Rich Galen

We all know the term "The Bill of Rights" which are the first 10 amendments to the U.S. Constitution although few of us (including me) could name them.

Hint: None of them start "Thou shalt not …" Rather they tend to start "The Government (or Congress) shalt not …" Keep that in mind.

The First Amendment is a catch-all of rights upon which the Congress may not trample: It protects an individual's freedom of speech, freedom of religion, and freedom of the press, as well as the right to assemble and to petition the government.

The American press corps is very, very focused on the First Amendment and will go to great lengths to make sure that right is not diminished.

Similarly the Fifth Amendment is often a show stopper. The money clause in the Fifth Amendment is, of course the clause against self incrimination.

In practice, according to Black's Law Dictionary, the Fifth Amendment "requires the government to prove a criminal case against the defendant without the aid of the defendant as a witness against himself."

The Tenth Amendment, in total, reads:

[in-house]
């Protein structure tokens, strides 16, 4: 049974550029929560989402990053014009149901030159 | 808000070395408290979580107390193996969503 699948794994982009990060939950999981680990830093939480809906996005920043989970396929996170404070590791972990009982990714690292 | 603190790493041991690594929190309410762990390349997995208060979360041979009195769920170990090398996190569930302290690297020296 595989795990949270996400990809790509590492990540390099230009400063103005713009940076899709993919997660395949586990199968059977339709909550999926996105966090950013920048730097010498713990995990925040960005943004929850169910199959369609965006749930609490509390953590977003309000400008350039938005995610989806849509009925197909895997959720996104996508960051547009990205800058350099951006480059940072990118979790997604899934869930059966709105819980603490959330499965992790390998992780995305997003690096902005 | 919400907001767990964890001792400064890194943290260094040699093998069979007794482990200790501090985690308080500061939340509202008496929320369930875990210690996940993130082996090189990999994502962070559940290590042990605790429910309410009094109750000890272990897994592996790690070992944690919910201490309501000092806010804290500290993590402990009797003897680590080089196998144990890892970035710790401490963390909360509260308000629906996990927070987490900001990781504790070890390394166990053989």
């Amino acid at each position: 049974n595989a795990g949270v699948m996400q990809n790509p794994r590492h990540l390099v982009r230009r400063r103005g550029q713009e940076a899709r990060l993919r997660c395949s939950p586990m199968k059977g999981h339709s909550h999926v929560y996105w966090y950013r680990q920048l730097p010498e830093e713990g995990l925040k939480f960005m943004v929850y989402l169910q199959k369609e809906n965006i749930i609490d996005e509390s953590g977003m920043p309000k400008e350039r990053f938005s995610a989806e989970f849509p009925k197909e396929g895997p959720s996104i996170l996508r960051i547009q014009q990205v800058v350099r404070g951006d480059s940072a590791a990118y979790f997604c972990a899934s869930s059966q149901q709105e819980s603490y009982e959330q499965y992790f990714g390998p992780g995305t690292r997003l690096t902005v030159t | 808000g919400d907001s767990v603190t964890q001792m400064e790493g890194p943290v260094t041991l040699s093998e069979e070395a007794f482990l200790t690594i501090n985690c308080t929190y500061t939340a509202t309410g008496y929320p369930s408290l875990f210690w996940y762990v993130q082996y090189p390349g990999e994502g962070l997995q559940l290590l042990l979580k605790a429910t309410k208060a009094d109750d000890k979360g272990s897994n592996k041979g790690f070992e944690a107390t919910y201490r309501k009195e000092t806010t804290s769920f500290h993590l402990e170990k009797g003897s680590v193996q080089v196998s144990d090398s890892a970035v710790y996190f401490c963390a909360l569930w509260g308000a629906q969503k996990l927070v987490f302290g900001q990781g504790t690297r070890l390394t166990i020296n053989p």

The powers not delegated to the United States by the Constitution, nor prohibited by it to the States, are reserved to the States respectively, or to the people.

This was dropped in to protect the notion of "Federalism" and might have been attempting to strike a balance between an all-powerful central government (read, George III) and a totally useless central government (read, Articles of Confederation).

The Amendment that is on everyone's lips these days is, of course, the Second: A well regulated militia, being necessary to the security of a free state, the right of the people to keep and bear arms, shall not be infringed.

We walked through those to show the vast range of protective language the founders found necessary to include even after they had finished the body of the Constitution itself.

There are no unfettered rights. As we have discussed many times, the First Amendment does not protect your right to "falsely shout 'fire' in a crowded theater" (as Justice Oliver Wendell Holmes is often quoted has having written in U.S. v. Schenck).

Anyone who as ever watched more than a few frames of a CSI episode knows that the Fifth Amendment prohibition against self-incrimination can be overturned by almost any judge issuing a warrant that allows the police to take a cheek swab to get your DNA.

The Second Amendment doesn't mean that any device that fires a projectile through a barrel as the result of a chemical reaction (known in higher scientific circles as "going boom") is protected.

Rich Galen

Rich Galen has been a press secretary to Dan Quayle and Newt Gingrich. Rich Galen currently works as a journalist and writes at